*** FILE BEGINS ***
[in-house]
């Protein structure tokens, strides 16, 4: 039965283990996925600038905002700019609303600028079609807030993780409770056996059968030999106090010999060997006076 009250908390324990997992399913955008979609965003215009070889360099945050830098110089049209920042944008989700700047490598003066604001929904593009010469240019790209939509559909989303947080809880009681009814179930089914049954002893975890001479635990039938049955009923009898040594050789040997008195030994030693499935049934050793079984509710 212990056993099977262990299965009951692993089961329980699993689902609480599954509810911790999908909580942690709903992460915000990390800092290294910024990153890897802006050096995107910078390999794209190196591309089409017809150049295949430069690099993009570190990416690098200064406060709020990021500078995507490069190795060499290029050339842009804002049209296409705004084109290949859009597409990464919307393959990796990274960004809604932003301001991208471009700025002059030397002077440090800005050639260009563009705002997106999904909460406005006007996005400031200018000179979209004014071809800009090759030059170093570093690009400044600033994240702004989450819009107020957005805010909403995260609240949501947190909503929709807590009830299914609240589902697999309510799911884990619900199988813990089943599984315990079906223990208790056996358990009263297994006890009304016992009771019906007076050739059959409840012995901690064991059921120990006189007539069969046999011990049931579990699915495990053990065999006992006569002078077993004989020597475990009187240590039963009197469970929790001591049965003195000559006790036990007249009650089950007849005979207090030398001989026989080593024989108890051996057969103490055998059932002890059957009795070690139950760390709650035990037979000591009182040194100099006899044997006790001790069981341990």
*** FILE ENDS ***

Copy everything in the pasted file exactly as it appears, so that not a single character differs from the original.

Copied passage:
[in-house]
């Protein structure tokens, strides 16, 4: 039965283990996925600038905002700019609303600028079609807030993780409770056996059968030999106090010999060997006076 009250908390324990997992399913955008979609965003215009070889360099945050830098110089049209920042944008989700700047490598003066604001929904593009010469240019790209939509559909989303947080809880009681009814179930089914049954002893975890001479635990039938049955009923009898040594050789040997008195030994030693499935049934050793079984509710 212990056993099977262990299965009951692993089961329980699993689902609480599954509810911790999908909580942690709903992460915000990390800092290294910024990153890897802006050096995107910078390999794209190196591309089409017809150049295949430069690099993009570190990416690098200064406060709020990021500078995507490069190795060499290029050339842009804002049209296409705004084109290949859009597409990464919307393959990796990274960004809604932003301001991208471009700025002059030397002077440090800005050639260009563009705002997106999904909460406005006007996005400031200018000179979209004014071809800009090759030059170093570093690009400044600033994240702004989450819009107020957005805010909403995260609240949501947190909503929709807590009830299914609240589902697999309510799911884990619900199988813990089943599984315990079906223990208790056996358990009263297994006890009304016992009771019906007076050739059959409840012995901690064991059921120990006189007539069969046999011990049931579990699915495990053990065999006992006569002078077993004989020597475990009187240590039963009197469970929790001591049965003195000559006790036990007249009650089950007849005979207090030398001989026989080593024989108890051996057969103490055998059932002890059957009795070690139950760390709650035990037979000591009182040194100099006899044997006790001790069981341990």